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The Birth of the Lightsaber, a mini-documentary

George Lucas, Mark Hamill, and Star Wars sound designer Ben Burtt provide deep background on an elegant weapon, for a more civilized age.

Documentary "Stripped" shows the past and future of comic strips

Stripped is a new film about comic-strip history and cartoon artists, and about the scary and wonderful future we’re living in, that’s been four years in the making.

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The Dune in our Heads

A problem crops up when filmmakers try to adapt epic fantasy worlds to the big screen—particularly beloved, richly-imagined literary ones. Sacrifices must be made. Characters are cut, and plotlines are re-routed. Scenes and places don’t match what readers have pictured with their minds. Fans of the original book cry foul.

In the case of director Alejandro Jodorowsky, his vision for Frank Herbert’s masterwork Dune was so over the top, so surreal (and, at times, so absurd), it probably would have blown the minds of critics before they had a chance to grumble.

That is, if Jodorowsky’s translation and transmogrification of Dune had ever been made. It never was.

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Bot & Dolly and the rise of creative robotics

Remember this incredible video above? In the new issue of BusinessWeek, I profile the brilliant minds behind it, creative robotics studio Bot & Dolly, whose astonishing technology was also instrumental in the special effects of Gravity:

Behind a small cafe in San Francisco’s Potrero Hill neighborhood stands an unmarked warehouse where the future of human-machine interaction is taking shape. Inside this sprawling maze of soundstages, machine shops, and computer labs, artists collaborate with engineers, cinematographers brainstorm with coders, and everyone has a collegial relationship with the small army of industrial robots stationed here. This is Bot & Dolly, a boutique design studio that specializes in combining massive mechanical arms with custom software for movies, architecture, digital fabrication, and entertainment installations. “We’re a culture of makers, of creators with open minds,” says Tobias Kinnebrew, Bot & Dolly’s director for product strategy. “We work on things that don’t seem possible and try to make them possible.”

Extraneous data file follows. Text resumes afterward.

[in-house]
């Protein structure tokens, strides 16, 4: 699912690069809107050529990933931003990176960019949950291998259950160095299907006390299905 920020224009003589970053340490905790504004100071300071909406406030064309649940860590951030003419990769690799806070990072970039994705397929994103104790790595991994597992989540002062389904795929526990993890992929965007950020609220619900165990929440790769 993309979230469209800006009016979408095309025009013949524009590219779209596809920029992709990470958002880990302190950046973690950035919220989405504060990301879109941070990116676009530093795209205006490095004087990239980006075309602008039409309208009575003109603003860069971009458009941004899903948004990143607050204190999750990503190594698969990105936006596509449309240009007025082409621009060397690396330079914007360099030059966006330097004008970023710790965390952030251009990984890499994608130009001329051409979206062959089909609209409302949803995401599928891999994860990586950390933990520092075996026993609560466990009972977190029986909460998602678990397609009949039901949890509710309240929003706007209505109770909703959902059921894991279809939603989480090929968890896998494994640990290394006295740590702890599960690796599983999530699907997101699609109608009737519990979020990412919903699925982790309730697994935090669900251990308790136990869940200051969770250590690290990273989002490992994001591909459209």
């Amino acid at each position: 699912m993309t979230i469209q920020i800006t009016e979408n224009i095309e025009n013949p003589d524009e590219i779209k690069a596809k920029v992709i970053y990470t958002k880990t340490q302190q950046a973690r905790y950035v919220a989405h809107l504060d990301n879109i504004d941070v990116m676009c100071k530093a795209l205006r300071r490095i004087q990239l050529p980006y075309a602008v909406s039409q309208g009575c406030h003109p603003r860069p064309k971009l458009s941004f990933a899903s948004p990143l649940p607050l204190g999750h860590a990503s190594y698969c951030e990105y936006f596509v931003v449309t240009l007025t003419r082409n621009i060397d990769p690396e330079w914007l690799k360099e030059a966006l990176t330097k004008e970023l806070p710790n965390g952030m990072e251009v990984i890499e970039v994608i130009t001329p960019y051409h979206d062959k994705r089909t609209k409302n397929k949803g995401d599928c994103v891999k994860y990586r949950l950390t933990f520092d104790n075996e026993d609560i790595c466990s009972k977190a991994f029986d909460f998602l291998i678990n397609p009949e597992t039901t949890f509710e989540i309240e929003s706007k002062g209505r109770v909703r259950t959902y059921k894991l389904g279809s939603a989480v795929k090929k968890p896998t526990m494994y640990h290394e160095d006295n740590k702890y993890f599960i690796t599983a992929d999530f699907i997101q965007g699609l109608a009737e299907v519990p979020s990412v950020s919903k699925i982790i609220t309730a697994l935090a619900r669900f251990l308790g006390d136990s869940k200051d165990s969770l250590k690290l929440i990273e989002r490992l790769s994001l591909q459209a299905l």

"Bot & Dolly and the Rise of Creative Robots"

On Justified, Raylan’s getting a little old for this... [Recap, season 5, episode 10]

 

I never thought I’d say this, but Justified could really use Arlo Givens back. Without his father, Raylan Givens has meandered throughout the season, unmoored from his family connection to Harlan County, and detached from his ex-wife and infant daughter now residing down in Florida. He’s truly the lone wolf now, with barely any professional connection to the other Marshals in his office, a Cold War standoff with Art, and a clean break from Alison. There was a time when a lonely Raylan made for some fireworks—as recently as last season, with him living above the bar, getting into trouble with the owner downstairs. But now, as he ticks closer to his breaking point of frustration with the area, with the office, and with the long lonely existence ahead of him, Raylan has become a lethargic quip-machine. It’s still a joy to watch Olyphant in the part, and his drawl is intoxicating, but he’s now been around the track one too many times, rounding up criminals who are just a spectral repetition of more interesting characters from previous seasons.